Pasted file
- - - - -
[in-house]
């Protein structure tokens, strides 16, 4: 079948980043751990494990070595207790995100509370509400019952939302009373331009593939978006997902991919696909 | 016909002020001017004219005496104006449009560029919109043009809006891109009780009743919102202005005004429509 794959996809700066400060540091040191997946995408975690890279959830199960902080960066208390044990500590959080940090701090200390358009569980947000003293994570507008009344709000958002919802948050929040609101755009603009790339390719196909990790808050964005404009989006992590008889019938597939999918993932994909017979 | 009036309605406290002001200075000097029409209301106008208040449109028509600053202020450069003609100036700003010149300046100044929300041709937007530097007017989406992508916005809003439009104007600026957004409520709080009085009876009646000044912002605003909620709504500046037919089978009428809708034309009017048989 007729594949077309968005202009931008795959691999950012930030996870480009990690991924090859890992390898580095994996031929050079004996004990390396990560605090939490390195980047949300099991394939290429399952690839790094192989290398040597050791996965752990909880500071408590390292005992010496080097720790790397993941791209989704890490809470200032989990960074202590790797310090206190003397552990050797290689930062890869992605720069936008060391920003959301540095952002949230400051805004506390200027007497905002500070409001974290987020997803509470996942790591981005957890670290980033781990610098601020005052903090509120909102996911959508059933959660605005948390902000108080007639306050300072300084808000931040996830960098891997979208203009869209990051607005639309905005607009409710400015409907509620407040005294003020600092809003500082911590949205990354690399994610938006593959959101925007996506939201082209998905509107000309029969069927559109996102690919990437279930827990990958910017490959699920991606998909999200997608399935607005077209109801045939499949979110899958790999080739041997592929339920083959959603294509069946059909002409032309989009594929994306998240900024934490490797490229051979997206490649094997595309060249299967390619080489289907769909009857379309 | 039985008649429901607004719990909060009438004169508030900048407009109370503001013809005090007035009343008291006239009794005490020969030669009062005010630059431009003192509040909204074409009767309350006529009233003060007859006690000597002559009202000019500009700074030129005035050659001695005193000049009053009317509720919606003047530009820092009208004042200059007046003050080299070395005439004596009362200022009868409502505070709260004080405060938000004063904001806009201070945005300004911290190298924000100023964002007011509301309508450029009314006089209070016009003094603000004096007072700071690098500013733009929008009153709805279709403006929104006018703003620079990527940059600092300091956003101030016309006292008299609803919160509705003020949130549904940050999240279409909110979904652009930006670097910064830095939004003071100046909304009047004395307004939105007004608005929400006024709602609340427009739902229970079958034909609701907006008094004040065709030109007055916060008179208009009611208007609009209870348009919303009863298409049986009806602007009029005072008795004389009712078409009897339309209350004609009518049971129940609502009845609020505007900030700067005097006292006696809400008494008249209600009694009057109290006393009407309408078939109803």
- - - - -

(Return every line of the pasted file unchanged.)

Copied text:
[in-house]
């Protein structure tokens, strides 16, 4: 079948980043751990494990070595207790995100509370509400019952939302009373331009593939978006997902991919696909 | 016909002020001017004219005496104006449009560029919109043009809006891109009780009743919102202005005004429509 794959996809700066400060540091040191997946995408975690890279959830199960902080960066208390044990500590959080940090701090200390358009569980947000003293994570507008009344709000958002919802948050929040609101755009603009790339390719196909990790808050964005404009989006992590008889019938597939999918993932994909017979 | 009036309605406290002001200075000097029409209301106008208040449109028509600053202020450069003609100036700003010149300046100044929300041709937007530097007017989406992508916005809003439009104007600026957004409520709080009085009876009646000044912002605003909620709504500046037919089978009428809708034309009017048989 007729594949077309968005202009931008795959691999950012930030996870480009990690991924090859890992390898580095994996031929050079004996004990390396990560605090939490390195980047949300099991394939290429399952690839790094192989290398040597050791996965752990909880500071408590390292005992010496080097720790790397993941791209989704890490809470200032989990960074202590790797310090206190003397552990050797290689930062890869992605720069936008060391920003959301540095952002949230400051805004506390200027007497905002500070409001974290987020997803509470996942790591981005957890670290980033781990610098601020005052903090509120909102996911959508059933959660605005948390902000108080007639306050300072300084808000931040996830960098891997979208203009869209990051607005639309905005607009409710400015409907509620407040005294003020600092809003500082911590949205990354690399994610938006593959959101925007996506939201082209998905509107000309029969069927559109996102690919990437279930827990990958910017490959699920991606998909999200997608399935607005077209109801045939499949979110899958790999080739041997592929339920083959959603294509069946059909002409032309989009594929994306998240900024934490490797490229051979997206490649094997595309060249299967390619080489289907769909009857379309 | 039985008649429901607004719990909060009438004169508030900048407009109370503001013809005090007035009343008291006239009794005490020969030669009062005010630059431009003192509040909204074409009767309350006529009233003060007859006690000597002559009202000019500009700074030129005035050659001695005193000049009053009317509720919606003047530009820092009208004042200059007046003050080299070395005439004596009362200022009868409502505070709260004080405060938000004063904001806009201070945005300004911290190298924000100023964002007011509301309508450029009314006089209070016009003094603000004096007072700071690098500013733009929008009153709805279709403006929104006018703003620079990527940059600092300091956003101030016309006292008299609803919160509705003020949130549904940050999240279409909110979904652009930006670097910064830095939004003071100046909304009047004395307004939105007004608005929400006024709602609340427009739902229970079958034909609701907006008094004040065709030109007055916060008179208009009611208007609009209870348009919303009863298409049986009806602007009029005072008795004389009712078409009897339309209350004609009518049971129940609502009845609020505007900030700067005097006292006696809400008494008249209600009694009057109290006393009407309408078939109803």